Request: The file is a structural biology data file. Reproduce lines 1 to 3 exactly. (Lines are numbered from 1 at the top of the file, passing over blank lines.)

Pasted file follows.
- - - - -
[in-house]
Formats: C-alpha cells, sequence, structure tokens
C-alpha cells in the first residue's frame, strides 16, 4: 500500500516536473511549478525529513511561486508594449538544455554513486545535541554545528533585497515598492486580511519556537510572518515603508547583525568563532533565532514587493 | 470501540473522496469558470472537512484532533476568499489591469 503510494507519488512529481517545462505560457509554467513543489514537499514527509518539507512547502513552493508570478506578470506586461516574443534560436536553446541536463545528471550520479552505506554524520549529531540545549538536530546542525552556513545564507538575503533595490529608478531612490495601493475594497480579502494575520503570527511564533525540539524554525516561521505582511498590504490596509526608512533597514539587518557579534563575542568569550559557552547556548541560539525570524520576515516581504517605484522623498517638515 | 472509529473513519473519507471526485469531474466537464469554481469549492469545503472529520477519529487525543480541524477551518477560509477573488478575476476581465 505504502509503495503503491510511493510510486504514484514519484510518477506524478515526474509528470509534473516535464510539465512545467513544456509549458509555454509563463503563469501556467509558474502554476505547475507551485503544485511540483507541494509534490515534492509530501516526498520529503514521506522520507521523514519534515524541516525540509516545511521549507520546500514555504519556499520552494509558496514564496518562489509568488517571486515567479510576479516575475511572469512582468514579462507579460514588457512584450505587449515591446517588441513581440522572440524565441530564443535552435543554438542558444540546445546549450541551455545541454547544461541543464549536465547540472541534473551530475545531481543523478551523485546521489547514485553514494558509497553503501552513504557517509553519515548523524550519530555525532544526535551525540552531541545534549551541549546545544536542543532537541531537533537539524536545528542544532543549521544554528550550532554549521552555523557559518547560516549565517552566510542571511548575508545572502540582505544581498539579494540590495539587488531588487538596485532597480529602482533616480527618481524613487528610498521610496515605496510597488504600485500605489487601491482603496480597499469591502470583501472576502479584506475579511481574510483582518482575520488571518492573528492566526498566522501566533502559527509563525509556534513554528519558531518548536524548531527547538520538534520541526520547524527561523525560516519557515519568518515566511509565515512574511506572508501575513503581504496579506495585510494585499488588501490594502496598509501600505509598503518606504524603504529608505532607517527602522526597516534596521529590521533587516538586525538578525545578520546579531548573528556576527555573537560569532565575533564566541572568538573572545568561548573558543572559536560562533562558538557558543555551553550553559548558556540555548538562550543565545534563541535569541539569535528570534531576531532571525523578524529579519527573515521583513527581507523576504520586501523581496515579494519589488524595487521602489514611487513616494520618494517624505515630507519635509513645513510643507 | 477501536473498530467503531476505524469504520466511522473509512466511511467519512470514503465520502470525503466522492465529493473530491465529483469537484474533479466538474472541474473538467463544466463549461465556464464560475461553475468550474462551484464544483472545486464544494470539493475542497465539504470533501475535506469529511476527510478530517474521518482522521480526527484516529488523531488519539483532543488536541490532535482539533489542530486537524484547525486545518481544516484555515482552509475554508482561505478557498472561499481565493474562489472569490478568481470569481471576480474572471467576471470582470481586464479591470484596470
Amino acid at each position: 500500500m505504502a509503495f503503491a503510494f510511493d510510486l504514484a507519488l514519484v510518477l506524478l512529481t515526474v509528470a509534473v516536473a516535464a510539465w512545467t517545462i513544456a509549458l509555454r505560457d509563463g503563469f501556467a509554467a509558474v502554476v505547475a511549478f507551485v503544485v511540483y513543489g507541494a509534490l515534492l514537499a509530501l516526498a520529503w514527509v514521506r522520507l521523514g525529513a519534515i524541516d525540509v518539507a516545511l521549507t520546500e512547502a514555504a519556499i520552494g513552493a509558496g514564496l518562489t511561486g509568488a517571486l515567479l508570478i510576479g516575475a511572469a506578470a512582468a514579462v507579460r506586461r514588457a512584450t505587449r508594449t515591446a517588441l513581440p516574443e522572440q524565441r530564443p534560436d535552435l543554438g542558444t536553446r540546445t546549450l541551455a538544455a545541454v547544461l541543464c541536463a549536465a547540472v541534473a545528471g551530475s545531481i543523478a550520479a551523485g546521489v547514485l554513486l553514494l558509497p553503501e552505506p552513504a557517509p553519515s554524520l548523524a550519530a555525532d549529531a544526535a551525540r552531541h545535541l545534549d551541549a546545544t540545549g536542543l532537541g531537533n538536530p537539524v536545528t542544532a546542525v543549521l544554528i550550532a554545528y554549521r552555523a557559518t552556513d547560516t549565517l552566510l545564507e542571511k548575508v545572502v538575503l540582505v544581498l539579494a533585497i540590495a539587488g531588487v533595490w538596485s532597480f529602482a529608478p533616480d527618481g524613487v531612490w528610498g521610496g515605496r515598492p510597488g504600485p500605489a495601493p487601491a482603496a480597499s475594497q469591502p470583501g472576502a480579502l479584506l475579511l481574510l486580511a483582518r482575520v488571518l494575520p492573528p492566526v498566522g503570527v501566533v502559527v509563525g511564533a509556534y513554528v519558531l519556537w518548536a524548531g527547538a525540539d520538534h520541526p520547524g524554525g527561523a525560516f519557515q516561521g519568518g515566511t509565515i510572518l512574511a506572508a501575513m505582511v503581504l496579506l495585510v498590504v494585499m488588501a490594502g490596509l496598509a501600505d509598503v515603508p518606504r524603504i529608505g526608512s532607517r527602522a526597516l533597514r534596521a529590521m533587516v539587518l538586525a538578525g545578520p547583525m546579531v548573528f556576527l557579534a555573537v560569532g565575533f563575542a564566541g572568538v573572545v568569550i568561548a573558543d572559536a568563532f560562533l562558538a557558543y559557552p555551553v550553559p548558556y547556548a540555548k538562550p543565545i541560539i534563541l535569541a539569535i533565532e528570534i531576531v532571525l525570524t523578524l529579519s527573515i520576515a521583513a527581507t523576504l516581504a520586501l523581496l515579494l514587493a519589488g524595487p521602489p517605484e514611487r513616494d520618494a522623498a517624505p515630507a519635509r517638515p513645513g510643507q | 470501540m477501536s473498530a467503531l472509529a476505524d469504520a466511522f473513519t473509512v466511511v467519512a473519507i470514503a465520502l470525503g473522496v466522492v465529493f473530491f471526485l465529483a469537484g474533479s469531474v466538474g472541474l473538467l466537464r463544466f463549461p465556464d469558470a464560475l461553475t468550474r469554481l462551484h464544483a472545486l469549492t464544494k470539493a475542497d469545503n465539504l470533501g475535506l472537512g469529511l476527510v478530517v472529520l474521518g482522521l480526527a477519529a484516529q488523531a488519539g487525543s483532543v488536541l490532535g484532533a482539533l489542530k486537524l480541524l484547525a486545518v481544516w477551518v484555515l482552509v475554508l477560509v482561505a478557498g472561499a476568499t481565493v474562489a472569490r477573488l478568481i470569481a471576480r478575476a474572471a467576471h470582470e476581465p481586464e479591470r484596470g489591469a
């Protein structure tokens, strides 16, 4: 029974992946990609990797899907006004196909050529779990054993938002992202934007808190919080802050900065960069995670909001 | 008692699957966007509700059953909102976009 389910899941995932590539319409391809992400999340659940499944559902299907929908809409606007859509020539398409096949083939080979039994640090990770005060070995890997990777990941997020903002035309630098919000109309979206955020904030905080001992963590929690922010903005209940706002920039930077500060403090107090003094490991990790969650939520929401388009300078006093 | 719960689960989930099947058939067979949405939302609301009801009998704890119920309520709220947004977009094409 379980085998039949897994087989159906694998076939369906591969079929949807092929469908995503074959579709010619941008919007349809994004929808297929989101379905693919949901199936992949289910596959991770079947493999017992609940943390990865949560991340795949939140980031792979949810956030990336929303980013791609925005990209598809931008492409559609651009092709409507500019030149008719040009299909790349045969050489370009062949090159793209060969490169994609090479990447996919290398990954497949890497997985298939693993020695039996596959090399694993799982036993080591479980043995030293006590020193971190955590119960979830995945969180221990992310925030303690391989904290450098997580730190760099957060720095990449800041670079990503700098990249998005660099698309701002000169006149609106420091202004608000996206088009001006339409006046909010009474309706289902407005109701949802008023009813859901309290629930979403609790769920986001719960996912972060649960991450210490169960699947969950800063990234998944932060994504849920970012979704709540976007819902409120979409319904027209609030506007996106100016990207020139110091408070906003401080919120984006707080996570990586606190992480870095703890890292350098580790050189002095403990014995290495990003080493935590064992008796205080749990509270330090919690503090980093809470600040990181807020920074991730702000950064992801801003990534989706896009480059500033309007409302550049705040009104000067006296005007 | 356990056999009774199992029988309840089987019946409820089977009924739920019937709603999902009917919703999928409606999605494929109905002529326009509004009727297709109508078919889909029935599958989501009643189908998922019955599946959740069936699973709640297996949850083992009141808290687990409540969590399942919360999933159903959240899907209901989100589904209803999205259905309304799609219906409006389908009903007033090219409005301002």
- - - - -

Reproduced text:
[in-house]
Formats: C-alpha cells, sequence, structure tokens
C-alpha cells in the first residue's frame, strides 16, 4: 500500500516536473511549478525529513511561486508594449538544455554513486545535541554545528533585497515598492486580511519556537510572518515603508547583525568563532533565532514587493 | 470501540473522496469558470472537512484532533476568499489591469 503510494507519488512529481517545462505560457509554467513543489514537499514527509518539507512547502513552493508570478506578470506586461516574443534560436536553446541536463545528471550520479552505506554524520549529531540545549538536530546542525552556513545564507538575503533595490529608478531612490495601493475594497480579502494575520503570527511564533525540539524554525516561521505582511498590504490596509526608512533597514539587518557579534563575542568569550559557552547556548541560539525570524520576515516581504517605484522623498517638515 | 472509529473513519473519507471526485469531474466537464469554481469549492469545503472529520477519529487525543480541524477551518477560509477573488478575476476581465 505504502509503495503503491510511493510510486504514484514519484510518477506524478515526474509528470509534473516535464510539465512545467513544456509549458509555454509563463503563469501556467509558474502554476505547475507551485503544485511540483507541494509534490515534492509530501516526498520529503514521506522520507521523514519534515524541516525540509516545511521549507520546500514555504519556499520552494509558496514564496518562489509568488517571486515567479510576479516575475511572469512582468514579462507579460514588457512584450505587449515591446517588441513581440522572440524565441530564443535552435543554438542558444540546445546549450541551455545541454547544461541543464549536465547540472541534473551530475545531481543523478551523485546521489547514485553514494558509497553503501552513504557517509553519515548523524550519530555525532544526535551525540552531541545534549551541549546545544536542543532537541531537533537539524536545528542544532543549521544554528550550532554549521552555523557559518547560516549565517552566510542571511548575508545572502540582505544581498539579494540590495539587488531588487538596485532597480529602482533616480527618481524613487528610498521610496515605496510597488504600485500605489487601491482603496480597499469591502470583501472576502479584506475579511481574510483582518482575520488571518492573528492566526498566522501566533502559527509563525509556534513554528519558531518548536524548531527547538520538534520541526520547524527561523525560516519557515519568518515566511509565515512574511506572508501575513503581504496579506495585510494585499488588501490594502496598509501600505509598503518606504524603504529608505532607517527602522526597516534596521529590521533587516538586525538578525545578520546579531548573528556576527555573537560569532565575533564566541572568538573572545568561548573558543572559536560562533562558538557558543555551553550553559548558556540555548538562550543565545534563541535569541539569535528570534531576531532571525523578524529579519527573515521583513527581507523576504520586501523581496515579494519589488524595487521602489514611487513616494520618494517624505515630507519635509513645513510643507 | 477501536473498530467503531476505524469504520466511522473509512466511511467519512470514503465520502470525503466522492465529493473530491465529483469537484474533479466538474472541474473538467463544466463549461465556464464560475461553475468550474462551484464544483472545486464544494470539493475542497465539504470533501475535506469529511476527510478530517474521518482522521480526527484516529488523531488519539483532543488536541490532535482539533489542530486537524484547525486545518481544516484555515482552509475554508482561505478557498472561499481565493474562489472569490478568481470569481471576480474572471467576471470582470481586464479591470484596470